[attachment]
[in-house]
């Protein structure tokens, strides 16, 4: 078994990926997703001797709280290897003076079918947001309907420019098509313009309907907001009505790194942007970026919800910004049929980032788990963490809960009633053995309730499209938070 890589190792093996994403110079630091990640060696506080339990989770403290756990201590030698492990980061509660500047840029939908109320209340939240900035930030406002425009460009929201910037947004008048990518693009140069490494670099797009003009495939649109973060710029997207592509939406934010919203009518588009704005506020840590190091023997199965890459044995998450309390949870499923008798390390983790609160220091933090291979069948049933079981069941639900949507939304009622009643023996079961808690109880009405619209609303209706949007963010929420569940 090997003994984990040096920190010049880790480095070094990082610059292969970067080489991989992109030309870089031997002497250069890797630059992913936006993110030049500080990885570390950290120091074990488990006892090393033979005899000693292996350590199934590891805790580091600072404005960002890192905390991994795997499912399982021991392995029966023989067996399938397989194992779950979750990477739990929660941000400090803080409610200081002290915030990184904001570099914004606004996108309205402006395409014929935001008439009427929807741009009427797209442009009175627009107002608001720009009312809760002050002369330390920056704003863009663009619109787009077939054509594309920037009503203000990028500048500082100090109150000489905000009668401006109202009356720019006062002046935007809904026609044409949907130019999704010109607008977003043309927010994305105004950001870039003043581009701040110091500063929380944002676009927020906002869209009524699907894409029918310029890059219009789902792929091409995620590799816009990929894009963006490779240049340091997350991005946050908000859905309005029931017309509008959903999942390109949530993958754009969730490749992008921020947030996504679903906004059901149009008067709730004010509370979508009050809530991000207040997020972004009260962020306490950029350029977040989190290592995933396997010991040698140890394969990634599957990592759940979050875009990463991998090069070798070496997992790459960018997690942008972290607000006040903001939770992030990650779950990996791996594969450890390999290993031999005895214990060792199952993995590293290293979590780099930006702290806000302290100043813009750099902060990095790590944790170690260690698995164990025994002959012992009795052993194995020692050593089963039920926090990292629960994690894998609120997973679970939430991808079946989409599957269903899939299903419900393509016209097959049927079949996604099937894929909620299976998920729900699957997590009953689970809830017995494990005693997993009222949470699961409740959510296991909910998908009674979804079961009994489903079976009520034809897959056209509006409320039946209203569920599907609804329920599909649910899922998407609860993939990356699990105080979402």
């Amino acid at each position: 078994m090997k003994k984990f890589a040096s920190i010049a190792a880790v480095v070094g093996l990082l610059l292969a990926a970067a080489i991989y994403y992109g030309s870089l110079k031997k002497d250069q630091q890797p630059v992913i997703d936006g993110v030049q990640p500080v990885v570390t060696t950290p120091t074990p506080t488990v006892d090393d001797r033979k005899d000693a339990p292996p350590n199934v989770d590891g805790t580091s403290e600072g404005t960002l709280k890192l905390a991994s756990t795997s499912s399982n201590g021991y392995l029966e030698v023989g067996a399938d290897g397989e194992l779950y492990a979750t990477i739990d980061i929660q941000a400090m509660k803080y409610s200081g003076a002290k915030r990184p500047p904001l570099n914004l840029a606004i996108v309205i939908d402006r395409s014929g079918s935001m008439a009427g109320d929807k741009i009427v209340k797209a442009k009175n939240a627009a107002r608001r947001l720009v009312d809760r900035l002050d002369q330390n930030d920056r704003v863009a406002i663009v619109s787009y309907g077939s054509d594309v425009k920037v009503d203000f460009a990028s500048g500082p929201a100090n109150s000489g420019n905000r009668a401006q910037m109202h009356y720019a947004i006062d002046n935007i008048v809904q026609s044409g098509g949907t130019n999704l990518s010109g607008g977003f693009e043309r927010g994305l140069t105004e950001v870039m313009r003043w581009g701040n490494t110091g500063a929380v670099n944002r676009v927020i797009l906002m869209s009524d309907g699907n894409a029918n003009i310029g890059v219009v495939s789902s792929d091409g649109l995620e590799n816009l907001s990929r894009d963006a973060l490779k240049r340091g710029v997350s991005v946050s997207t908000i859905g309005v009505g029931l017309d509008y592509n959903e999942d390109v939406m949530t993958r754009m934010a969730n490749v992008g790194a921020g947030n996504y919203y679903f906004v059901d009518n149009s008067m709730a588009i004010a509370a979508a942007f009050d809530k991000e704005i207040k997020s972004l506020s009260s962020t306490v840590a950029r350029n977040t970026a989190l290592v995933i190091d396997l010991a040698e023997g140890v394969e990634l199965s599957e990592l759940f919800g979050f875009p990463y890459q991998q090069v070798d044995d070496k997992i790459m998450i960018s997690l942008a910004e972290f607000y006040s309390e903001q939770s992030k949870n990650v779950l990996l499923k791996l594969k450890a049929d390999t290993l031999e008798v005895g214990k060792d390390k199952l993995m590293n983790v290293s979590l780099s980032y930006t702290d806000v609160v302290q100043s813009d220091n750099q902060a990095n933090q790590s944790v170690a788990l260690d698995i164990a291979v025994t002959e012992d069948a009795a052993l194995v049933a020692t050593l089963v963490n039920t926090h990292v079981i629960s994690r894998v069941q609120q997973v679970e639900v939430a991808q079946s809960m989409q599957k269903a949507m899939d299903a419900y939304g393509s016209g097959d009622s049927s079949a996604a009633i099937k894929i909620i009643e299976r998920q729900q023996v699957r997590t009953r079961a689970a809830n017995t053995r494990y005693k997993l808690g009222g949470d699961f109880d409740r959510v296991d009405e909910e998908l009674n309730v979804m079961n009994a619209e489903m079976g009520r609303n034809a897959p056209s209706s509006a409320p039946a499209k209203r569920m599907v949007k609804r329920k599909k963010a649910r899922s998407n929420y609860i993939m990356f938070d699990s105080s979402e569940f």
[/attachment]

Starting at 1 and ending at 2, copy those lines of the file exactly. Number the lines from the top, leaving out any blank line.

[in-house]
């Protein structure tokens, strides 16, 4: 078994990926997703001797709280290897003076079918947001309907420019098509313009309907907001009505790194942007970026919800910004049929980032788990963490809960009633053995309730499209938070 890589190792093996994403110079630091990640060696506080339990989770403290756990201590030698492990980061509660500047840029939908109320209340939240900035930030406002425009460009929201910037947004008048990518693009140069490494670099797009003009495939649109973060710029997207592509939406934010919203009518588009704005506020840590190091023997199965890459044995998450309390949870499923008798390390983790609160220091933090291979069948049933079981069941639900949507939304009622009643023996079961808690109880009405619209609303209706949007963010929420569940 090997003994984990040096920190010049880790480095070094990082610059292969970067080489991989992109030309870089031997002497250069890797630059992913936006993110030049500080990885570390950290120091074990488990006892090393033979005899000693292996350590199934590891805790580091600072404005960002890192905390991994795997499912399982021991392995029966023989067996399938397989194992779950979750990477739990929660941000400090803080409610200081002290915030990184904001570099914004606004996108309205402006395409014929935001008439009427929807741009009427797209442009009175627009107002608001720009009312809760002050002369330390920056704003863009663009619109787009077939054509594309920037009503203000990028500048500082100090109150000489905000009668401006109202009356720019006062002046935007809904026609044409949907130019999704010109607008977003043309927010994305105004950001870039003043581009701040110091500063929380944002676009927020906002869209009524699907894409029918310029890059219009789902792929091409995620590799816009990929894009963006490779240049340091997350991005946050908000859905309005029931017309509008959903999942390109949530993958754009969730490749992008921020947030996504679903906004059901149009008067709730004010509370979508009050809530991000207040997020972004009260962020306490950029350029977040989190290592995933396997010991040698140890394969990634599957990592759940979050875009990463991998090069070798070496997992790459960018997690942008972290607000006040903001939770992030990650779950990996791996594969450890390999290993031999005895214990060792199952993995590293290293979590780099930006702290806000302290100043813009750099902060990095790590944790170690260690698995164990025994002959012992009795052993194995020692050593089963039920926090990292629960994690894998609120997973679970939430991808079946989409599957269903899939299903419900393509016209097959049927079949996604099937894929909620299976998920729900699957997590009953689970809830017995494990005693997993009222949470699961409740959510296991909910998908009674979804079961009994489903079976009520034809897959056209509006409320039946209203569920599907609804329920599909649910899922998407609860993939990356699990105080979402």